This post originally appeared on Will This Go Viral
We are clearly fans of a good social media fail. It’s not only that they are entertaining, but because, more importantly, when we are done reveling in schadenfreude, we recognize the lessons and opportunities each one presents.
Executing grand scale, innovative, effective social media campaigns really well is not easy. Sometimes, it’s more important to recognize and acknowledge effort put forth, rather than the outcome.
Madonna tried to premiere a new music video for her single “Ghosttown” on live-streaming app Meerkat this week, and people were quick to write it off as a fail. And it was, a little.
Meerkat was a breakout hit at SXSW, but Twitter launched its own rival app, Periscope, shortly after, and cut off Meerkat’s access to Twitter’s API. The two dueling apps are barely a month old, but Periscope appears to be the clear winner, especially in the entertainment realm. On the day of its debut, Katy Perry (who also happens to be the most-followed musician on Twitter) participated in a Periscope session. She was quickly followed by artists like Ringo Starr, Questlove, and David Guetta.
The video was teased on Tidal, Jay-Z’s brand new streaming service (Madonna is also a partner) and Madonna’s official Facebook, Twitter, and Instagram accounts. However, when the Tuesday premiere time rolled around, most fans saw an error message.
Streaming issues bungled the premiere again on Wednesday, and eventually the video was uploaded to YouTube and Tidal.
Should Madonna’s team have gone with Periscope over Meerkat? Yes, definitely. Should the reaction be as harsh? Probably not. Being an early adapter of any new technology is risky. At least she tried, and a little credit should be given for that.
We should give Madonna a little credit for attempting to have a strong presence on social media to begin with. The Meerkat debacle is not her first attempt at social media innovation. In February, she used Snapchat’s Discover tab to debut her video for “Living for Love,” the first artist to do so. Also earlier this year, the icon partnered with gay dating app Grindr for a chance to win a special chat session.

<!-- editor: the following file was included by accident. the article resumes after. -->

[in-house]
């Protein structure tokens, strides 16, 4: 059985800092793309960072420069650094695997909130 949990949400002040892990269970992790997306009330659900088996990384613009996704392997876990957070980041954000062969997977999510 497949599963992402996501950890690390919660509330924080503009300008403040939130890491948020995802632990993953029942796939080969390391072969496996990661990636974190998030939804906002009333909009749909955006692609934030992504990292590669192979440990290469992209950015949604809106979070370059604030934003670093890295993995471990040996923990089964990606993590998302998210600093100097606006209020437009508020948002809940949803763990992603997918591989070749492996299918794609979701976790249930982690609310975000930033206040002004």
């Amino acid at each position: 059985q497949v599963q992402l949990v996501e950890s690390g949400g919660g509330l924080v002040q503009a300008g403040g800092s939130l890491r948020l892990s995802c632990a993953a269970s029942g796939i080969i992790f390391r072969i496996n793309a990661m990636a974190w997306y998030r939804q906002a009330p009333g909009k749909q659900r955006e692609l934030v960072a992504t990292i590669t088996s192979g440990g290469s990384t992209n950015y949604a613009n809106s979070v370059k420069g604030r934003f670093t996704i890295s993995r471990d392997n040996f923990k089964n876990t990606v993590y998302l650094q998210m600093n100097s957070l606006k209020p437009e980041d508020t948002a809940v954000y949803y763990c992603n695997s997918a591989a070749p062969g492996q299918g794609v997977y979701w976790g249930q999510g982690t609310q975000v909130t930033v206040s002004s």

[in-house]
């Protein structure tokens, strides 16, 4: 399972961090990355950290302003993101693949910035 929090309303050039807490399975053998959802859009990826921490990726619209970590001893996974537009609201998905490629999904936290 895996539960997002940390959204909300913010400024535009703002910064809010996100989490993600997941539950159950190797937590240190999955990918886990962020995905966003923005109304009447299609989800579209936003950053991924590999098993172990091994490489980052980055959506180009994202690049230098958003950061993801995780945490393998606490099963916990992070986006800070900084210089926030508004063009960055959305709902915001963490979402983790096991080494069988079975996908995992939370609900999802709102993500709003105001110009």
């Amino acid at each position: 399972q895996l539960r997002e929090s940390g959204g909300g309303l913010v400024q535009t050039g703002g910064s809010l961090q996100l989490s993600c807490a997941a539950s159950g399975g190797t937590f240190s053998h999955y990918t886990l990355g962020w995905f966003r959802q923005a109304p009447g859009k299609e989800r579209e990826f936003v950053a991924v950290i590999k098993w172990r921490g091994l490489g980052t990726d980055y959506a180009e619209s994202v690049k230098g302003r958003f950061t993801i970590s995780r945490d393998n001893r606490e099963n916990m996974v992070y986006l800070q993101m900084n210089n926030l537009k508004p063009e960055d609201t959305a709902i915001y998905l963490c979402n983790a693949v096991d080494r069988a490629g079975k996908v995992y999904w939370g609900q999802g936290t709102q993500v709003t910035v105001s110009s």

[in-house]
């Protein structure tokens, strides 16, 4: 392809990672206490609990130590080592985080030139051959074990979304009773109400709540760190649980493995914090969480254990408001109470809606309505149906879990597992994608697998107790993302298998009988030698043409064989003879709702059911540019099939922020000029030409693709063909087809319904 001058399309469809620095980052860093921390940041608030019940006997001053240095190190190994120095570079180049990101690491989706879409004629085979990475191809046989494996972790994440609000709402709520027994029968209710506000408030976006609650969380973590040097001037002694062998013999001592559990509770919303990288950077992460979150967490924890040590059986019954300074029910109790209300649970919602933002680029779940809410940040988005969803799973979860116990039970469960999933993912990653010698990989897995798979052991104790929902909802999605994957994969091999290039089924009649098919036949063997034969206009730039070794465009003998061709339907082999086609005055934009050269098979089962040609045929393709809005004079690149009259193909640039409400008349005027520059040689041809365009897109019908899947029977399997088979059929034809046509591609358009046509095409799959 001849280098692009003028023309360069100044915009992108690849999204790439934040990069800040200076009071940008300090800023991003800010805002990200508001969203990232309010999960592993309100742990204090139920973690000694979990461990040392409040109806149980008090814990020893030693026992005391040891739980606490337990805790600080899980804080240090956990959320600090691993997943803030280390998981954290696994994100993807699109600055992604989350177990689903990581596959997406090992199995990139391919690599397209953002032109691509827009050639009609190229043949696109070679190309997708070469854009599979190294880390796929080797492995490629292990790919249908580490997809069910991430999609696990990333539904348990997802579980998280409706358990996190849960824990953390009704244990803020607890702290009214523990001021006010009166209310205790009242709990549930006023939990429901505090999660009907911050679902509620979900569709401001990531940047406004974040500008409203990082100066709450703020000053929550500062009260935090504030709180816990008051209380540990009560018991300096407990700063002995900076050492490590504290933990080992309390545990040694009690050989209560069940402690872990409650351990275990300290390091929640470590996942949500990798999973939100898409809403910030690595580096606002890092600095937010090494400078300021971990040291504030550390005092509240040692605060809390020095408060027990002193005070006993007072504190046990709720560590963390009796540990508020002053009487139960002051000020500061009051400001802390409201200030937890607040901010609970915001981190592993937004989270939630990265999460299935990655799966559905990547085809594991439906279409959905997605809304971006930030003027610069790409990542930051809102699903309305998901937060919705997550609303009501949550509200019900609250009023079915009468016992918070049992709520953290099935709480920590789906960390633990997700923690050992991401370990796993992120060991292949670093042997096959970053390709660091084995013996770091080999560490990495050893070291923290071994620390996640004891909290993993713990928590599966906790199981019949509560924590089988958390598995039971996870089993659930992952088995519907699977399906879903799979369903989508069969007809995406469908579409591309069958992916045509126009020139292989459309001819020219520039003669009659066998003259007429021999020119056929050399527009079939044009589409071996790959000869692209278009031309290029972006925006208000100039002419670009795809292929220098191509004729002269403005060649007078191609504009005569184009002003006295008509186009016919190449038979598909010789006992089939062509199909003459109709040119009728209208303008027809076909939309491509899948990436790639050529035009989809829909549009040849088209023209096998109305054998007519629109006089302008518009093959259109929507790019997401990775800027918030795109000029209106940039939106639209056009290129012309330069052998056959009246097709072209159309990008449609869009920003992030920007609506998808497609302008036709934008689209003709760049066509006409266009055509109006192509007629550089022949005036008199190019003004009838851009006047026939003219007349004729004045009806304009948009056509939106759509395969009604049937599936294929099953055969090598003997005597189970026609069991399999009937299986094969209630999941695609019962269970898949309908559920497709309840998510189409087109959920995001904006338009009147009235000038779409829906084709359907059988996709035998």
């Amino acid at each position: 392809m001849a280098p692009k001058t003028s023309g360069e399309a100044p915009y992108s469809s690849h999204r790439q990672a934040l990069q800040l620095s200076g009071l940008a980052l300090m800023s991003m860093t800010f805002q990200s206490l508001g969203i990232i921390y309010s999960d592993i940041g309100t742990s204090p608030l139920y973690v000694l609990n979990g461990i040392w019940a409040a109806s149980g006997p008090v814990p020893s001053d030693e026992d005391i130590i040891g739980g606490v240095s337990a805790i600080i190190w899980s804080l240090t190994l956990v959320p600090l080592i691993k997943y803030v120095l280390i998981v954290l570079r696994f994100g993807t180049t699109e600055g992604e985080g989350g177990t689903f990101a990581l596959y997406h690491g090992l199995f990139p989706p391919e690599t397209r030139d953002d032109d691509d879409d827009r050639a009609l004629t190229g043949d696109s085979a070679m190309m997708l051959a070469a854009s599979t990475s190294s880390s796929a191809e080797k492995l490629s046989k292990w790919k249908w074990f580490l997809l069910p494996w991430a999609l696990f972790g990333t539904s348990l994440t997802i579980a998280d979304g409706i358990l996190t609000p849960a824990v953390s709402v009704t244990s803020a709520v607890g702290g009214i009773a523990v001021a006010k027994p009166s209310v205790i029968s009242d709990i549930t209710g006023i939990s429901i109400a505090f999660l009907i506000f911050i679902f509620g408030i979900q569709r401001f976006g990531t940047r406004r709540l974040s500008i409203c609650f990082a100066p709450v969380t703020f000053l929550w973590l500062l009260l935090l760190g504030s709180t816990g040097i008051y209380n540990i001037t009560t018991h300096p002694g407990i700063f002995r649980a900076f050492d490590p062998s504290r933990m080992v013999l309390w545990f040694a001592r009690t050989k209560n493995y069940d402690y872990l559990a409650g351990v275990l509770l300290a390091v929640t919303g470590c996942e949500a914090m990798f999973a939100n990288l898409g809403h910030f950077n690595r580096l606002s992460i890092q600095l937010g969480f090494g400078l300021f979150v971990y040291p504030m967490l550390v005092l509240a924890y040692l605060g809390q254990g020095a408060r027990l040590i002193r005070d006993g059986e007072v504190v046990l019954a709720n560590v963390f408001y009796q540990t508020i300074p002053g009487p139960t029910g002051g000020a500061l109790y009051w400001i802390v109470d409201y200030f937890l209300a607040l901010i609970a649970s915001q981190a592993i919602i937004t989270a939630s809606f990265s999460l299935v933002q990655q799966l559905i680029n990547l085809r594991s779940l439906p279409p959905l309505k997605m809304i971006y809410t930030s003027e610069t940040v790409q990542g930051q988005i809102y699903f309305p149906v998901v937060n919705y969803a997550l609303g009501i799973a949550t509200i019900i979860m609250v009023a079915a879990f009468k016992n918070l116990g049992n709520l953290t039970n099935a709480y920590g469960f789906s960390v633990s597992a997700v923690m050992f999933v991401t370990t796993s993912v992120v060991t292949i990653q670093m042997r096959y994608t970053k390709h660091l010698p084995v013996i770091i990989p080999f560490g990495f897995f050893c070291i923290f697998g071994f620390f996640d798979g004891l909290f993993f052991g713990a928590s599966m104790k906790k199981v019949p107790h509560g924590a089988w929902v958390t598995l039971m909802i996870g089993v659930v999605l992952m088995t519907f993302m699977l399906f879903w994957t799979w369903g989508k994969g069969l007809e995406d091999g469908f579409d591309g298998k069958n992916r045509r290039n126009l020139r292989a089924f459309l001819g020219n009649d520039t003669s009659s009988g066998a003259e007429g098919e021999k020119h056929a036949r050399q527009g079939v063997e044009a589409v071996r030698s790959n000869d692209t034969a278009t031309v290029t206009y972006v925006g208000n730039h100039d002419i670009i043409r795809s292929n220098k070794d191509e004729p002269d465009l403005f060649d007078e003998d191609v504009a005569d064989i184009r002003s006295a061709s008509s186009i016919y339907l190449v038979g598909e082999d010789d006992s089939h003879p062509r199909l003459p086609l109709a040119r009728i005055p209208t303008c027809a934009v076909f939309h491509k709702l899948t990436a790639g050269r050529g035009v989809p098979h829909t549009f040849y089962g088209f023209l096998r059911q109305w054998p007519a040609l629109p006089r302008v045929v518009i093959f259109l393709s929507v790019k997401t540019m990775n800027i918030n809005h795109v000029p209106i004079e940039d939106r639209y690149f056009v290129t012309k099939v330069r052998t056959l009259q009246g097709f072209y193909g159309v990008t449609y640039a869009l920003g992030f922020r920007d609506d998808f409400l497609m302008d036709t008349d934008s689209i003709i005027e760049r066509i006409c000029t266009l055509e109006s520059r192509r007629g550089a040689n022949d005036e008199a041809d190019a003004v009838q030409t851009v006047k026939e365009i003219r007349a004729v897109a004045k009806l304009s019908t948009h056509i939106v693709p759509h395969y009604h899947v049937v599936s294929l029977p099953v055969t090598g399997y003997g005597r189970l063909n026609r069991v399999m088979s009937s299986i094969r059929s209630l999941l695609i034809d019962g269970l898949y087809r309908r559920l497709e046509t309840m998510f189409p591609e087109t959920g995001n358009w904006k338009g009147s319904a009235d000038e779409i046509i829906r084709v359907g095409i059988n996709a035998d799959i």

Social media is imperative for 21st century promotion. It’s second nature for artists of the Millennial generation, but what about Baby Boomers? Not every execution Madonna has made has been good (her Rebel Heart series on Instagram is another post in itself) but few other entertainers of her caliber or age are making the effort.
Cher’s tweets are entertaining, but useless. Stevie Nicks was briefly and sporadically on Instagram, but that fizzled out faster than it launched. Most iconic, still working entertainers, like the Rolling Stones or Fleetwood Mac, do the bare minimum (if even) on social, tweeting links to Live Nation and press coverage when necessary.
Madonna could do the same thing, easily resting on her own reputation and legacy and traditional PR efforts as a way to promote, but instead, she’s chosen to take risks, seeing the potential social media has in the evolving landscape of media and entertainment. For that, we should applaud her effort to adapt and embrace new technology rather than criticize it.